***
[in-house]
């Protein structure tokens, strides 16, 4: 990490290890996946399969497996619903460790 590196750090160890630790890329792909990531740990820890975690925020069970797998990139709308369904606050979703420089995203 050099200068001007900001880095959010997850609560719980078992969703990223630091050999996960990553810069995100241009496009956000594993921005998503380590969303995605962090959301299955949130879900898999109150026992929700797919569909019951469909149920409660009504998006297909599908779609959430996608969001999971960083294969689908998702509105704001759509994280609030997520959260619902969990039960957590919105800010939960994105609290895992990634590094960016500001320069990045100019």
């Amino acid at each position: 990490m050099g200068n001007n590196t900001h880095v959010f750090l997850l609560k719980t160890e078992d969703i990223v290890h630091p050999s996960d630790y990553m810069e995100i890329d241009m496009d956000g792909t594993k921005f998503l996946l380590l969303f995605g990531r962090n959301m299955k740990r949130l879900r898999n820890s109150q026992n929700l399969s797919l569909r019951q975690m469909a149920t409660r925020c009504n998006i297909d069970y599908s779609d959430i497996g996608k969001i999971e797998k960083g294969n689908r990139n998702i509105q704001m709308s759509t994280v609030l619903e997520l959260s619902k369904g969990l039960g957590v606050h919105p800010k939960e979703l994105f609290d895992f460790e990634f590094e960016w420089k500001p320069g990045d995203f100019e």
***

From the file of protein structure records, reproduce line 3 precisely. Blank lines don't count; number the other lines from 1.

């Amino acid at each position: 990490m050099g200068n001007n590196t900001h880095v959010f750090l997850l609560k719980t160890e078992d969703i990223v290890h630091p050999s996960d630790y990553m810069e995100i890329d241009m496009d956000g792909t594993k921005f998503l996946l380590l969303f995605g990531r962090n959301m299955k740990r949130l879900r898999n820890s109150q026992n929700l399969s797919l569909r019951q975690m469909a149920t409660r925020c009504n998006i297909d069970y599908s779609d959430i497996g996608k969001i999971e797998k960083g294969n689908r990139n998702i509105q704001m709308s759509t994280v609030l619903e997520l959260s619902k369904g969990l039960g957590v606050h919105p800010k939960e979703l994105f609290d895992f460790e990634f590094e960016w420089k500001p320069g990045d995203f100019e």